Human phagocytic leukocytes play important roles in host defense against a variety of infectious agents. Upon encountering a microorganism, they undergo morphological and functional alterations dependent upon the cytoskeleton, and usually accompanied by membrane respiratory burst activity that initiates the generation of toxic oxygen metabolites; both processes are regulated by the GTPase, Rac. The investigators have identified a novel class of Rac effector proteins which are activated by chemotactic stimuli in human neutrophils, the p21-activated protein kinases (PAKs). Recent evidence indicates that these kinases play important roles in neutrophil signaling as it relates to immune functions. This project will investigate whether certain Rac-dependent neutrophil responses are mediated through PAK by elucidating the PAK activation process in more detail and by identifying PAK target proteins in neutrophils. They will investigate mechanisms of PAK activation by GTPases through mutational analysis of Rac1, Rac2, Cdc42 and PAK itself. Using purified components, intact neutrophils and established cell lines, the role of upstream signals in addition to activated Rac/Cdc42 will be elucidated through studies of regulatory lipid second messengers and of novel PAK binding proteins. To define how PAK mediated cellular responses to Rac or CdC42, they will pursue the identification of downstream effectors. Initially, their studies will focus on NADPH oxidase components as PAK phosphorylation targets and will be extended to identify novel PAK-activated or interacting neutrophil proteins. They will characterize these proteins biochemically and evaluate their role in PAK-mediated signalling pathways using cellular approaches. These studies should enable us to gain further insight in Rac/PAK regulated events in host defense and inflammatory diseases.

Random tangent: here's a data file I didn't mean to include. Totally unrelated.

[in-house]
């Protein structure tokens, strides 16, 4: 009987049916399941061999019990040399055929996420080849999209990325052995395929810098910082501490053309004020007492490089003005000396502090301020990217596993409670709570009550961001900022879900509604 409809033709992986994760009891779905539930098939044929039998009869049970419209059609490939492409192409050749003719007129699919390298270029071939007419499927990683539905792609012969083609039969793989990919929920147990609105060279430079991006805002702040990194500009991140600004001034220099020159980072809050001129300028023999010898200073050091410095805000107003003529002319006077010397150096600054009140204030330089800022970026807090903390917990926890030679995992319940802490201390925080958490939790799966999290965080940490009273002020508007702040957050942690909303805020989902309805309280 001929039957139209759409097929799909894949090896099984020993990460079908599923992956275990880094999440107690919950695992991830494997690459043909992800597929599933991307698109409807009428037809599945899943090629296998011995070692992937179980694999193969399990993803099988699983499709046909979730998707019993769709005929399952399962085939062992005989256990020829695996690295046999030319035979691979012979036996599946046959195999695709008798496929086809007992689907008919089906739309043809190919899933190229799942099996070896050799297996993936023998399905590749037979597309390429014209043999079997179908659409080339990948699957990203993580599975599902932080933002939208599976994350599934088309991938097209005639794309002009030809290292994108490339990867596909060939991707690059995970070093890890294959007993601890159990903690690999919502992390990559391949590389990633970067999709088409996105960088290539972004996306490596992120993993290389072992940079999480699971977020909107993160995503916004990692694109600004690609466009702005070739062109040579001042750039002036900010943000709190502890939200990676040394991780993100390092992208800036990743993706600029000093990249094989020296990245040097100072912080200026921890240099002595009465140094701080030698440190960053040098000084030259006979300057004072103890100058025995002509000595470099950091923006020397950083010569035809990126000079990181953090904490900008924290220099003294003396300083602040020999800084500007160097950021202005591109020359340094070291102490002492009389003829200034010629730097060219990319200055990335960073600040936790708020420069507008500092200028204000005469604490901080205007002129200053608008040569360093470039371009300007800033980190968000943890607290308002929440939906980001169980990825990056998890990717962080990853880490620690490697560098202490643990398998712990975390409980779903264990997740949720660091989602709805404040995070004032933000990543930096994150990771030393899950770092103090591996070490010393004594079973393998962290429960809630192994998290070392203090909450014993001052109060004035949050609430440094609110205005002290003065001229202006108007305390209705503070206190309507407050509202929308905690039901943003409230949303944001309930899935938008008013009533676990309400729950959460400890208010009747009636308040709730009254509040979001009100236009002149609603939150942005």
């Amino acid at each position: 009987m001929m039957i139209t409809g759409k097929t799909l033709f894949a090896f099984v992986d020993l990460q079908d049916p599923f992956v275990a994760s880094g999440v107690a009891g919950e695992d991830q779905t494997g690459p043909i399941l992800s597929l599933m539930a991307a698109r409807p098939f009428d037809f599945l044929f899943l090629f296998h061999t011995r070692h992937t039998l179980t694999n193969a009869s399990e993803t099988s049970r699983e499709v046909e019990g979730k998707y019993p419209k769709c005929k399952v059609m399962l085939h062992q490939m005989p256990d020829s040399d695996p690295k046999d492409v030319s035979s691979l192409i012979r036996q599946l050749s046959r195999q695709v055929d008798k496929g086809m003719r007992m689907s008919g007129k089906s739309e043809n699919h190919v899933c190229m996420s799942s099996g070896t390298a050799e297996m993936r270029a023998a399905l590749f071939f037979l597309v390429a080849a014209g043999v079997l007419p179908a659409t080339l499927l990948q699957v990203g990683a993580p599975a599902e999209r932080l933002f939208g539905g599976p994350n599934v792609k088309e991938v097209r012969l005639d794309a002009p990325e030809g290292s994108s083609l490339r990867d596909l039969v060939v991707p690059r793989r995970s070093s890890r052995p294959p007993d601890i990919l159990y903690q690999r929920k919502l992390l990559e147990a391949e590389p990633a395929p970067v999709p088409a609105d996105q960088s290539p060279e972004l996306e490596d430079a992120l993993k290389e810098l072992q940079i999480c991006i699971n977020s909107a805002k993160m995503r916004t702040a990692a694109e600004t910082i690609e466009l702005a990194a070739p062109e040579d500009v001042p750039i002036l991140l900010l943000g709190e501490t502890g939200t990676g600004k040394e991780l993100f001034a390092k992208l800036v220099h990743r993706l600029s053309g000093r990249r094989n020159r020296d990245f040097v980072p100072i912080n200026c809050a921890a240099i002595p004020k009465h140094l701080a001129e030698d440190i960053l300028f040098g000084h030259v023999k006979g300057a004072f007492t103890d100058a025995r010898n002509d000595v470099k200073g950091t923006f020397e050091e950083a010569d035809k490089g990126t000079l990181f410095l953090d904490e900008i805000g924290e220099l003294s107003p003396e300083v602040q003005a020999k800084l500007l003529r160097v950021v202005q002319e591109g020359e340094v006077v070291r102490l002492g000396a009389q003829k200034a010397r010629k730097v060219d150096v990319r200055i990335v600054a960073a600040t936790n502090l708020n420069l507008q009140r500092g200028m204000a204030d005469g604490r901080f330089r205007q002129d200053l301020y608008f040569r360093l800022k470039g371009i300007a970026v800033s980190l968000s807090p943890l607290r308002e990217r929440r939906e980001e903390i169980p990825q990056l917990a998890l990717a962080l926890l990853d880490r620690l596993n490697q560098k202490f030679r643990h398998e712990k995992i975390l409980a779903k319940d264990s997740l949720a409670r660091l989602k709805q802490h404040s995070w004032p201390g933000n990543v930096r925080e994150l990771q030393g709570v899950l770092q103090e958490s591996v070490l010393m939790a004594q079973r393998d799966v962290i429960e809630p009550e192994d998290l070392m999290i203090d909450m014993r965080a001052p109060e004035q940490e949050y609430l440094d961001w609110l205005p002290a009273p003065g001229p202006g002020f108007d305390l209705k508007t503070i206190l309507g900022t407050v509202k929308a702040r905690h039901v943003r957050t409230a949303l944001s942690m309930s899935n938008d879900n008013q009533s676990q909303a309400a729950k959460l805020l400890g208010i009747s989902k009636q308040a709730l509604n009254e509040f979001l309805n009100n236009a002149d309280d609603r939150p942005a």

National Institute of Health (NIH)
National Institute of Allergy and Infectious Diseases (NIAID)
Research Project (R01)
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Study Section
Allergy and Immunology Study Section (ALY)
Program Officer
Kraemer, Kristy A
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Scripps Research Institute
La Jolla
United States
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